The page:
Blacksburg did much of its damage on set pieces, creating scoring opportunities via five corner kicks, 14 free kicks and an even greater number of long throw-ins that Lesko vaulted into the box.

"I haven't seen many teams doing that," Brown said. For other teams "it's just throw-ins [directed] backwards."

"We spend a lot of time practicing our restarts," Blumental said.

Lesko's throw-ins often gave the Bruins opportunities to catch Brown off guard as the ball bounced around in a scrum of players.

"Lord knows where that ball's going to come out," Roper said. "It's really hard if you're a keeper. … We just didn't do a good job of getting" the ball cleared.

Brown still made six saves, including a phenomenal lunging stop that preserved a 2-2 tie with less than 8 minutes remaining in the second half. Harris Salom received a cross near the far, left post and headed a hard, point-blank shot toward the net. Brown leaped and deflect it, though.

"I thought that was in," Blumental said. "A tremendous save."

Brown, however, couldn't repeat the feat two minutes later against Friedberg.

Allowing three goals was a disappointing final performance for Mattson and fellow senior Jacob Heiston. As center backs, they anchored the Cougars' exceptional defense all season.

"Those two guys … have been unstoppable," Roper said. But "when you get that many free kicks it's hard to keep all of them from getting into the goal."

Regardless, Kettle Run had opportunities to pull away from Blacksburg, even after relinquishing its 1-0 lead and falling behind 2-1 early in the second half with goals by the Bruins' Bradford Mills and Zeiger.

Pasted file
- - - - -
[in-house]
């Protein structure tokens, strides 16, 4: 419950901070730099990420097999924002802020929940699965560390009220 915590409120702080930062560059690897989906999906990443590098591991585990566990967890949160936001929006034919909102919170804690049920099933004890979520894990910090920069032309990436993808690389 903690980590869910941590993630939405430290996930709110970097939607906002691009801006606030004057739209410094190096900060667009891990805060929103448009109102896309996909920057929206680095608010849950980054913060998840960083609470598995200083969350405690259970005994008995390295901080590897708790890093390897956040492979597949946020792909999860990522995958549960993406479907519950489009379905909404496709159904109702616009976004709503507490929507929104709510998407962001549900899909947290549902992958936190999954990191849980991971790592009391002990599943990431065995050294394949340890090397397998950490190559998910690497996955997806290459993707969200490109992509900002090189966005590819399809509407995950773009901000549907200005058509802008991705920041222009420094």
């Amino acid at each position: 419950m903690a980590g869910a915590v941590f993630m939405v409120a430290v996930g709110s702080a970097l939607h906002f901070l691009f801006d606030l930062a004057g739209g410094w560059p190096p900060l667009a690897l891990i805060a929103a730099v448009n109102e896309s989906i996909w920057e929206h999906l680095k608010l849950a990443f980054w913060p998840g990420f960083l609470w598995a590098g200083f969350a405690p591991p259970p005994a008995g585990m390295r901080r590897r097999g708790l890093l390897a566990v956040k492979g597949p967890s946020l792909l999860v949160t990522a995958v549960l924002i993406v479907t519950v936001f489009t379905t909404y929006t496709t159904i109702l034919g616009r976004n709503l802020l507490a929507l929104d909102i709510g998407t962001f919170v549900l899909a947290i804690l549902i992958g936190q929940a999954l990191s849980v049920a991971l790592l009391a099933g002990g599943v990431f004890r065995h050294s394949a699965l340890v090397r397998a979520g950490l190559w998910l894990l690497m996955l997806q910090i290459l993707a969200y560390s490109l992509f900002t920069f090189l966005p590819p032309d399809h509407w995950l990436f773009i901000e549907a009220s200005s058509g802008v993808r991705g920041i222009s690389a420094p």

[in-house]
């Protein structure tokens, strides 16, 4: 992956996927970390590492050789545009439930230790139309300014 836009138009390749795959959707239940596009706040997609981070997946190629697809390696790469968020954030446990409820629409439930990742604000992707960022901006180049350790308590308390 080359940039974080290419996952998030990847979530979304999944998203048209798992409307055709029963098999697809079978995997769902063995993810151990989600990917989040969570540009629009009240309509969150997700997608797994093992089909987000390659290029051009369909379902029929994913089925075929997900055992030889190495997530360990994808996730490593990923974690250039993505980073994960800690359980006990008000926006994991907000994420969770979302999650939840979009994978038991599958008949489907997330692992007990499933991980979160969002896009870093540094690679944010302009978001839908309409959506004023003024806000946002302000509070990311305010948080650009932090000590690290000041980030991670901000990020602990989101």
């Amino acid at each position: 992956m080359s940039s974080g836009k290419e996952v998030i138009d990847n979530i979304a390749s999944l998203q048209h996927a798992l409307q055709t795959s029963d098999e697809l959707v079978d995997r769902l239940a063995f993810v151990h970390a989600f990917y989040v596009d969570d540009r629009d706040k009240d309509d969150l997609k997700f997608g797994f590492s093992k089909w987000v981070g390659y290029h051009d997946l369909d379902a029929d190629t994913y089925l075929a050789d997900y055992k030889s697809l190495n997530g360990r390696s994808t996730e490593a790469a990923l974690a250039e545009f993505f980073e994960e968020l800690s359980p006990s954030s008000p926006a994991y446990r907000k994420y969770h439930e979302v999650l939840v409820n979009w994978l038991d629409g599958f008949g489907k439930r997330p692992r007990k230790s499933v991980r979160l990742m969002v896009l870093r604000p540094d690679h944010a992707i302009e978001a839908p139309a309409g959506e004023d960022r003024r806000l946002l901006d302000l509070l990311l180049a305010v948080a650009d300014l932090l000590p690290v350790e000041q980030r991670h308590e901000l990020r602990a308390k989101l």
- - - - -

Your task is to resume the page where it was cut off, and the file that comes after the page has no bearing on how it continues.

Szklennik scored his second goal with 24:46 remaining in the match to tie the game, 2-2. Initiating the play, junior midfielder Garrett Magill switched Kettle Run's point of attack with a long right-to-left kick that found Kevin Coleman. The freshman forward then crossed the ball to Szklennik near the left post, and Szklennik redirected it inside the right post with a soft touch.

With new-found momentum, Coleman and the Cougars continued to create scoring opportunities – none better than a penalty kick awarded after a Bruins defender took down Coleman in the box. Freshman Reece Cook lined up for the penalty kick with 12:39 remaining in the second half and the score tied, 2-2. He missed wide left, though.

"Sometimes that can be a back-breaker," Roper said of the miss. "But, afterward, I didn't really think our play dropped off. We still kept the pressure. ... Reece came back. He kept playing strong."

Kettle Run created second-half scoring opportunities with runs up the sidelines rather than playing the ball vertically up the middle of the field as it had much of the first half.

Roper said it took a while to make that adjustment after Szklennik's quick goal in the opening minute of the match materialized up the middle. Zeiger tried to play a ball backward at the start of the game and the Cougars quickly intercepted it, setting up Szklennik, who turned, dribbled in and squeezed a shot between the right post and Blacksburg's keeper.

"He had a beautiful shot," Blumental said. "We were down [34] seconds into the game, so I give our kids a lot of credit for coming back."

Szklennik finished his career as Kettle Run's all-time leader scorer, and he was one of 10 Cougars named to the all-Conference 27 teams.

Roper, however, will remember the Cougars for other reasons.

"Just their whole mentality," he said. "It was never arrogant; never cocky. … One of the funnest, best teams I've ever coached.

"Not one of," he added. "They are" the best.